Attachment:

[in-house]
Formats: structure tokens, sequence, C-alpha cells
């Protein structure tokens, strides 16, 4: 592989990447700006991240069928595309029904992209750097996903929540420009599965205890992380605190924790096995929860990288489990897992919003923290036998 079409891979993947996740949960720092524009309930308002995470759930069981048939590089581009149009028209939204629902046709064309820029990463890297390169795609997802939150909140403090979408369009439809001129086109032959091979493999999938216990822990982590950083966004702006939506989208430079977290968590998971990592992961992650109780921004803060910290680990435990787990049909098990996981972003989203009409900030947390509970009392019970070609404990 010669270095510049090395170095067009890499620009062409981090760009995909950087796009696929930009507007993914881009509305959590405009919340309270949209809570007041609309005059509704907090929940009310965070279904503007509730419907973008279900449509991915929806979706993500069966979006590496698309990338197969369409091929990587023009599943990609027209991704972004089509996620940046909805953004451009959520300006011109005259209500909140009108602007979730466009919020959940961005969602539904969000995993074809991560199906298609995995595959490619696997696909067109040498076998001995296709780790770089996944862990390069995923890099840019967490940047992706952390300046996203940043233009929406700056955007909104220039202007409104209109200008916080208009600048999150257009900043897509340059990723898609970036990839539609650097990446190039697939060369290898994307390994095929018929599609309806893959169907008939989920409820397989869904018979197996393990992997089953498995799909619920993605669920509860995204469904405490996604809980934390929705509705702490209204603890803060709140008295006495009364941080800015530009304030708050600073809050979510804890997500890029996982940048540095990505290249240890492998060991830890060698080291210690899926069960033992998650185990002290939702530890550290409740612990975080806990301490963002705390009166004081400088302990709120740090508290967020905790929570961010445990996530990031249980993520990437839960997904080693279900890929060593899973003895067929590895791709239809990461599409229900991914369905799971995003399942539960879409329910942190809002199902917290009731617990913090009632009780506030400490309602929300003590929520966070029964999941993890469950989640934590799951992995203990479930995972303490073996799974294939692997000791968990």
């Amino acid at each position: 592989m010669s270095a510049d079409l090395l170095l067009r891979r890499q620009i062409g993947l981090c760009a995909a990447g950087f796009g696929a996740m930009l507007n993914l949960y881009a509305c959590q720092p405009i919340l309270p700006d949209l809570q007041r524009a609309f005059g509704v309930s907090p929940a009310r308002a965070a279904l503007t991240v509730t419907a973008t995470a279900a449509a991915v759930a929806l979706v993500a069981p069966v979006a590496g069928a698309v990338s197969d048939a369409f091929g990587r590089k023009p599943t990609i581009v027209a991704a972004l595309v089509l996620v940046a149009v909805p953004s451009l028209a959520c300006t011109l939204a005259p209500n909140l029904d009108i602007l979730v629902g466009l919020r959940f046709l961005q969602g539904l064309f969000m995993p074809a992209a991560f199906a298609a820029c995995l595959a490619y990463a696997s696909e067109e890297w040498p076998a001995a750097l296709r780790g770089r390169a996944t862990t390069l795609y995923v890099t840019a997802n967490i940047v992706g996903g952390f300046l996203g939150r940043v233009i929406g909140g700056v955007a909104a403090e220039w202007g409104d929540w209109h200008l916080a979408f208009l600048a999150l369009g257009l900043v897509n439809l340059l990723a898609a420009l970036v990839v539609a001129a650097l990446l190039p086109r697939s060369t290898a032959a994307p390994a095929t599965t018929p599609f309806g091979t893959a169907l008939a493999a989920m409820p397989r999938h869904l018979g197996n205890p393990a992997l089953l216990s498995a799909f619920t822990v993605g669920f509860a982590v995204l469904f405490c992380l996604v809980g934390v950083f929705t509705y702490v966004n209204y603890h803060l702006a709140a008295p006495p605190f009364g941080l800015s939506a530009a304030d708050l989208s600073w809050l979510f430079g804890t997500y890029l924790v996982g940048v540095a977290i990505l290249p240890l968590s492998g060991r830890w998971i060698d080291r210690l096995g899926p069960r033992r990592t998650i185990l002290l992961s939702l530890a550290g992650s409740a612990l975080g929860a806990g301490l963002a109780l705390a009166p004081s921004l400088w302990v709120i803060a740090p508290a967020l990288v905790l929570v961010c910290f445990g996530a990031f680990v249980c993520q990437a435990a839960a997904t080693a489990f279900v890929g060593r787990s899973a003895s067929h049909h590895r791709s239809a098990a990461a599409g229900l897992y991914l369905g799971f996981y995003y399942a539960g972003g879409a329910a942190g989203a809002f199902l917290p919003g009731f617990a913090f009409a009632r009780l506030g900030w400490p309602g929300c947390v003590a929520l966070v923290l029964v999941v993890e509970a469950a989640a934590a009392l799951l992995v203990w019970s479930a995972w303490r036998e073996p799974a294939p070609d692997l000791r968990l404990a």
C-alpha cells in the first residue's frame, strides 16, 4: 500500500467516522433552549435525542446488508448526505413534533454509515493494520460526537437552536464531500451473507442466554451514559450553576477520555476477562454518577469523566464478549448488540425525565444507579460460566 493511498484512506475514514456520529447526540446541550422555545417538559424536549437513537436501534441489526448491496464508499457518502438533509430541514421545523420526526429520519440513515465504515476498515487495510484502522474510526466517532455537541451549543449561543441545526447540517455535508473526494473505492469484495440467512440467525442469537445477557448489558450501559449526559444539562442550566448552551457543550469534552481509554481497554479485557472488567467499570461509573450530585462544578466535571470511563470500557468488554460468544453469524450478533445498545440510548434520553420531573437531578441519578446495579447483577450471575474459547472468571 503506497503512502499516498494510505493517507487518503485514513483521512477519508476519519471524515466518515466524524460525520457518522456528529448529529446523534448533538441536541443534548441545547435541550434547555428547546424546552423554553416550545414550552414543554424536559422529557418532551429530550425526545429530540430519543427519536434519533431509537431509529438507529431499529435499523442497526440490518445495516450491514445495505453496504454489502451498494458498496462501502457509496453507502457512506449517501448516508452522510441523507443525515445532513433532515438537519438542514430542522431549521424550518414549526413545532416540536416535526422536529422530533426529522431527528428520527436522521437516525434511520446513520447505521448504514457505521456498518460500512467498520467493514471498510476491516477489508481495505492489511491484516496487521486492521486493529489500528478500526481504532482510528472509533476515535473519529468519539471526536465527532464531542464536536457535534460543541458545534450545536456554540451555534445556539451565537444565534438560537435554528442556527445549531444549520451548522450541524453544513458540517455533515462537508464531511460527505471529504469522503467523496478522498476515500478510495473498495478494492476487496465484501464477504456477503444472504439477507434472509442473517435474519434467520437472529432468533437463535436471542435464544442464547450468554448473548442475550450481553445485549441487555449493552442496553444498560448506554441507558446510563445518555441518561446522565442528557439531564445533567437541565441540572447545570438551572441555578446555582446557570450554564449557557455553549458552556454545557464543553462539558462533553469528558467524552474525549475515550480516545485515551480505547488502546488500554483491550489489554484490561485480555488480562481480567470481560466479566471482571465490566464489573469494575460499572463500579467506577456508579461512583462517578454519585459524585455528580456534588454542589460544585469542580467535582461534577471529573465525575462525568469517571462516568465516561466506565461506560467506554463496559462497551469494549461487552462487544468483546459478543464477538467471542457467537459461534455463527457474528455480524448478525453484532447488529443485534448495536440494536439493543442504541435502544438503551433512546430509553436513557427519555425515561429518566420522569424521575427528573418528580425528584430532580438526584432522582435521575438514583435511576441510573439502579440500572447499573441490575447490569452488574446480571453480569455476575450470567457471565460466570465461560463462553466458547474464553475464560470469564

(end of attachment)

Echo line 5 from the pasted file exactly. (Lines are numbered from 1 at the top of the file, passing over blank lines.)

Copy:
C-alpha cells in the first residue's frame, strides 16, 4: 500500500467516522433552549435525542446488508448526505413534533454509515493494520460526537437552536464531500451473507442466554451514559450553576477520555476477562454518577469523566464478549448488540425525565444507579460460566 493511498484512506475514514456520529447526540446541550422555545417538559424536549437513537436501534441489526448491496464508499457518502438533509430541514421545523420526526429520519440513515465504515476498515487495510484502522474510526466517532455537541451549543449561543441545526447540517455535508473526494473505492469484495440467512440467525442469537445477557448489558450501559449526559444539562442550566448552551457543550469534552481509554481497554479485557472488567467499570461509573450530585462544578466535571470511563470500557468488554460468544453469524450478533445498545440510548434520553420531573437531578441519578446495579447483577450471575474459547472468571 503506497503512502499516498494510505493517507487518503485514513483521512477519508476519519471524515466518515466524524460525520457518522456528529448529529446523534448533538441536541443534548441545547435541550434547555428547546424546552423554553416550545414550552414543554424536559422529557418532551429530550425526545429530540430519543427519536434519533431509537431509529438507529431499529435499523442497526440490518445495516450491514445495505453496504454489502451498494458498496462501502457509496453507502457512506449517501448516508452522510441523507443525515445532513433532515438537519438542514430542522431549521424550518414549526413545532416540536416535526422536529422530533426529522431527528428520527436522521437516525434511520446513520447505521448504514457505521456498518460500512467498520467493514471498510476491516477489508481495505492489511491484516496487521486492521486493529489500528478500526481504532482510528472509533476515535473519529468519539471526536465527532464531542464536536457535534460543541458545534450545536456554540451555534445556539451565537444565534438560537435554528442556527445549531444549520451548522450541524453544513458540517455533515462537508464531511460527505471529504469522503467523496478522498476515500478510495473498495478494492476487496465484501464477504456477503444472504439477507434472509442473517435474519434467520437472529432468533437463535436471542435464544442464547450468554448473548442475550450481553445485549441487555449493552442496553444498560448506554441507558446510563445518555441518561446522565442528557439531564445533567437541565441540572447545570438551572441555578446555582446557570450554564449557557455553549458552556454545557464543553462539558462533553469528558467524552474525549475515550480516545485515551480505547488502546488500554483491550489489554484490561485480555488480562481480567470481560466479566471482571465490566464489573469494575460499572463500579467506577456508579461512583462517578454519585459524585455528580456534588454542589460544585469542580467535582461534577471529573465525575462525568469517571462516568465516561466506565461506560467506554463496559462497551469494549461487552462487544468483546459478543464477538467471542457467537459461534455463527457474528455480524448478525453484532447488529443485534448495536440494536439493543442504541435502544438503551433512546430509553436513557427519555425515561429518566420522569424521575427528573418528580425528584430532580438526584432522582435521575438514583435511576441510573439502579440500572447499573441490575447490569452488574446480571453480569455476575450470567457471565460466570465461560463462553466458547474464553475464560470469564